To Nathaniel Ingraham
Mount Vernon March 22d 1788
When I requested you to procure a Gardener for me in Holland, which you was so obliging as to promise to do, I fear I was not explicite enough with respect to the terms &c. upon which I would wish to have him.1
If one properly qualified for the business, could be obtained to come over in the nature of a redemptioner or which will be more certain, who will indent himself for a certain term years it would be most agreeable to me, because he would be much cheaper; but if one of a proper description cannot be procured in this way, I should be willing to give a good Gardener £15 Sterling per annum. more than this I do not incline to offer, because I presume they might be obtained for that sum in this Country. I should prefer a single man, but have no objection to one who is married provided his wife understands spinning &c. and will indent as her husband does. and provided they have not a number of Children. middle aged man will suit me best, as the necessary services cannot be expected from, or performed by, one advanced in years.
I should likewise be glad to procure a good coarse Weaver, and will be much obliged to you if you will endeavour to get one for me to come over on the terms mentioned above—I should give the preference to one who understands weaving both woollen and linen, but would be satisfied with one who could do either well.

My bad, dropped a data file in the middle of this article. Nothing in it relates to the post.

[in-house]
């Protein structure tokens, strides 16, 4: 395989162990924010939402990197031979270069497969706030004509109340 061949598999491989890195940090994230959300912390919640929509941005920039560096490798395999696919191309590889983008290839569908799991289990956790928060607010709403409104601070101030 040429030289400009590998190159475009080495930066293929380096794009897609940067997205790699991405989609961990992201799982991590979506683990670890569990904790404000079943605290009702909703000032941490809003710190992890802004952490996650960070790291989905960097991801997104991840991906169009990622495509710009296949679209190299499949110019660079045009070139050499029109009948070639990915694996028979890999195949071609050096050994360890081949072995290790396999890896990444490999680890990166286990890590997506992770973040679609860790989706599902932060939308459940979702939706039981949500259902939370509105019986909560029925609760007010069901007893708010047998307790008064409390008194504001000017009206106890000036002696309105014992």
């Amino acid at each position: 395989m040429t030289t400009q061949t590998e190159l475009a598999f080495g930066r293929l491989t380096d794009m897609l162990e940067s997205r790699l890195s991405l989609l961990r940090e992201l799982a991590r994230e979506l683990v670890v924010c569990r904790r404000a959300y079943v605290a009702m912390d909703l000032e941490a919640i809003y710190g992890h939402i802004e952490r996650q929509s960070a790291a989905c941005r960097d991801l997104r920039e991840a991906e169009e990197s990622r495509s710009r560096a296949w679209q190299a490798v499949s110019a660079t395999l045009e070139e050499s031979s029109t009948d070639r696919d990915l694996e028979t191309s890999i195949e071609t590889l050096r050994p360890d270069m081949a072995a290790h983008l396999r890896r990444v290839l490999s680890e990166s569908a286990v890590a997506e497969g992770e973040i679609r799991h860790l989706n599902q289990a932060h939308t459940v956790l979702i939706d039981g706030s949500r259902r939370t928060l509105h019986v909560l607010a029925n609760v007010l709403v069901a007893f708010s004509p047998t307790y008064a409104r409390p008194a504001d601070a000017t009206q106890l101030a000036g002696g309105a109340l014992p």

If it is necessary (or would be more convenient for you) for me to make any advance for defraying the charges &c. which may arise from this business, I will thank you to let me know it and will provide accordingly. As I also shall be for your telling me with the utmost candor if the request here made will be attended with the smallest inconvenience to you—It not being by any means, my intention to lay you under the most trifling difficulty by the request. Wishing you a prosperous voyage and a speedy return—I am Dear Sir Yr Most Obedt Hble Sert
1. Ingraham, who as recently as 28 Feb. had been at Mount Vernon with his business partner Thomas Porter, was at the point of sailing for Amsterdam. He returned to Alexandria in November, without either a Dutch gardener or a weaver for GW (Diaries description begins Donald Jackson and Dorothy Twohig, eds. The Diaries of George Washington. 6 vols. Charlottesville, Va., 1976–79. description ends , 5:280).